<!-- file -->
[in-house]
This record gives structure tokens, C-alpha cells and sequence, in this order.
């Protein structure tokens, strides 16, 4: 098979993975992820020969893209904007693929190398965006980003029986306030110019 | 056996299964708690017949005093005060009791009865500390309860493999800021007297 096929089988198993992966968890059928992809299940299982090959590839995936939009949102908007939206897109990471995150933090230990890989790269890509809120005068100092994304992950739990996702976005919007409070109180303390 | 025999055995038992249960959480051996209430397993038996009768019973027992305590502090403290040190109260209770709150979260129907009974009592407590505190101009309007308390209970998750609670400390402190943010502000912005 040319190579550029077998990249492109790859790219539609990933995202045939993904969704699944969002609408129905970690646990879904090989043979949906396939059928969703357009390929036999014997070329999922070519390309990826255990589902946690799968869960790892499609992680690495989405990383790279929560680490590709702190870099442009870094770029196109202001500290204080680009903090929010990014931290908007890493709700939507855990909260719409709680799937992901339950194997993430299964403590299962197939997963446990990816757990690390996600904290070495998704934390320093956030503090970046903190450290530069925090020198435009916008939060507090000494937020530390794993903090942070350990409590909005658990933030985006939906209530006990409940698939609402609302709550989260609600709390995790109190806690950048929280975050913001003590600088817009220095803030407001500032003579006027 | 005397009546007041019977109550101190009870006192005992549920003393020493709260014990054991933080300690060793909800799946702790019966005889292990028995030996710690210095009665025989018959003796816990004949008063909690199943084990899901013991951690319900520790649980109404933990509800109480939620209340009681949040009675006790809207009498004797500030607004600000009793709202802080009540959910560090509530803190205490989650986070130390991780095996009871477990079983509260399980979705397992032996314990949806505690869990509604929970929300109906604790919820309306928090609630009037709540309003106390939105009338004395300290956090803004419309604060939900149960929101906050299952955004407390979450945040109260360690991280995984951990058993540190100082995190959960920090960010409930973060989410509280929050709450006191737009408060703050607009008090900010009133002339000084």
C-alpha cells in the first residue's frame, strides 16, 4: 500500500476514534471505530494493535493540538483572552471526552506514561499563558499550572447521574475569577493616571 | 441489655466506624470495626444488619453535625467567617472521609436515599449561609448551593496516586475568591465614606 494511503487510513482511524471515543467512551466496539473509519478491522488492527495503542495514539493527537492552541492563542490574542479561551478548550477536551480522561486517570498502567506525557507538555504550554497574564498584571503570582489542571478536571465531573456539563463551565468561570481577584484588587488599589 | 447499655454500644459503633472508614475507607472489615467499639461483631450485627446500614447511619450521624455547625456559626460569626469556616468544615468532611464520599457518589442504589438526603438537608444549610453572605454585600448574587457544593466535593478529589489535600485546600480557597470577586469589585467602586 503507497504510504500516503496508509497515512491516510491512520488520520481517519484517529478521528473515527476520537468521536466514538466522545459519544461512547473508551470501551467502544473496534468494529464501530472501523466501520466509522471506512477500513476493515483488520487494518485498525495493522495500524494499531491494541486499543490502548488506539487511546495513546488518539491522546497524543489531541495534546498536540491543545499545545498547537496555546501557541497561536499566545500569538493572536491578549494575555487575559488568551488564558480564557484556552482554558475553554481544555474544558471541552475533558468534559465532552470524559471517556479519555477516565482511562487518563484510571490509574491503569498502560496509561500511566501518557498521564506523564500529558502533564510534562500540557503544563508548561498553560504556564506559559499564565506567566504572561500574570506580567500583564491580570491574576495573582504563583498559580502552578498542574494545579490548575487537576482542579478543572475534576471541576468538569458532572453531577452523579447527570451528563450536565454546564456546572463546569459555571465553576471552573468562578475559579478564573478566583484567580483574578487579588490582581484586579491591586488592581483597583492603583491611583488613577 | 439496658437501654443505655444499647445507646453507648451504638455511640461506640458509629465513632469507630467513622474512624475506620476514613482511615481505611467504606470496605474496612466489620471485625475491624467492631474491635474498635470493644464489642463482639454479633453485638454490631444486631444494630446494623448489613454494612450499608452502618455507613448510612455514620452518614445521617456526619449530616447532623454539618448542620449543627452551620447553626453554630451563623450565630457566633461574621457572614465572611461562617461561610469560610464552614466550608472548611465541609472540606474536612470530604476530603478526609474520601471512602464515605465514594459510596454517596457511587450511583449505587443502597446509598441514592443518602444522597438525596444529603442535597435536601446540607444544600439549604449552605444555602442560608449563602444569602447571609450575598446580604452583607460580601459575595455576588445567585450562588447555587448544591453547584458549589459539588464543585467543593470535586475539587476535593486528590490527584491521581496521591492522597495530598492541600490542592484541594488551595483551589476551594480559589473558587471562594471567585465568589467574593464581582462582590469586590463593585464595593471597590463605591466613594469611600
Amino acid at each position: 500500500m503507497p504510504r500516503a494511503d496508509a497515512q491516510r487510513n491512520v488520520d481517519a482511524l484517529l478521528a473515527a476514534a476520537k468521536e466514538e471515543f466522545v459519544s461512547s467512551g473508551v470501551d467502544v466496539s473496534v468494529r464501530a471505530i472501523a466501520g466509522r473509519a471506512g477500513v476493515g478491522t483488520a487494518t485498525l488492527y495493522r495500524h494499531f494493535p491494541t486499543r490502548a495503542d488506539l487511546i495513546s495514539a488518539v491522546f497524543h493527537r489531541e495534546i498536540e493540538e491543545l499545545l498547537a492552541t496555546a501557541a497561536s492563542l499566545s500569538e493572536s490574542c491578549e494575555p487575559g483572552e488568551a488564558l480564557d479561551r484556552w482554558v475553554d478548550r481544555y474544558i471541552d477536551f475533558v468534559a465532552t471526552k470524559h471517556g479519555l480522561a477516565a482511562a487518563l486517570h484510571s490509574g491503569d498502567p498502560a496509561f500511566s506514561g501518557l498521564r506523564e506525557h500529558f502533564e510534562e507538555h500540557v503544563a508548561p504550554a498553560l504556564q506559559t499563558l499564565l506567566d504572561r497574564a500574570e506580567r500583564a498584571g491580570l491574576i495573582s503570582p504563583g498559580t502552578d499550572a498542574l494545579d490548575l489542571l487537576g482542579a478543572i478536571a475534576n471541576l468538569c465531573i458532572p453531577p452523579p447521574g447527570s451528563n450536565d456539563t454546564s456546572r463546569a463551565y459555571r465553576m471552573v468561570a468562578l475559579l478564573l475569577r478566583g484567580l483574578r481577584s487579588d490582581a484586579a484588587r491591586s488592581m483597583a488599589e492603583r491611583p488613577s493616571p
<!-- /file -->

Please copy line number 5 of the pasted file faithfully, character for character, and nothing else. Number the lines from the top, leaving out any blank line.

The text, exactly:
Amino acid at each position: 500500500m503507497p504510504r500516503a494511503d496508509a497515512q491516510r487510513n491512520v488520520d481517519a482511524l484517529l478521528a473515527a476514534a476520537k468521536e466514538e471515543f466522545v459519544s461512547s467512551g473508551v470501551d467502544v466496539s473496534v468494529r464501530a471505530i472501523a466501520g466509522r473509519a471506512g477500513v476493515g478491522t483488520a487494518t485498525l488492527y495493522r495500524h494499531f494493535p491494541t486499543r490502548a495503542d488506539l487511546i495513546s495514539a488518539v491522546f497524543h493527537r489531541e495534546i498536540e493540538e491543545l499545545l498547537a492552541t496555546a501557541a497561536s492563542l499566545s500569538e493572536s490574542c491578549e494575555p487575559g483572552e488568551a488564558l480564557d479561551r484556552w482554558v475553554d478548550r481544555y474544558i471541552d477536551f475533558v468534559a465532552t471526552k470524559h471517556g479519555l480522561a477516565a482511562a487518563l486517570h484510571s490509574g491503569d498502567p498502560a496509561f500511566s506514561g501518557l498521564r506523564e506525557h500529558f502533564e510534562e507538555h500540557v503544563a508548561p504550554a498553560l504556564q506559559t499563558l499564565l506567566d504572561r497574564a500574570e506580567r500583564a498584571g491580570l491574576i495573582s503570582p504563583g498559580t502552578d499550572a498542574l494545579d490548575l489542571l487537576g482542579a478543572i478536571a475534576n471541576l468538569c465531573i458532572p453531577p452523579p447521574g447527570s451528563n450536565d456539563t454546564s456546572r463546569a463551565y459555571r465553576m471552573v468561570a468562578l475559579l478564573l475569577r478566583g484567580l483574578r481577584s487579588d490582581a484586579a484588587r491591586s488592581m483597583a488599589e492603583r491611583p488613577s493616571p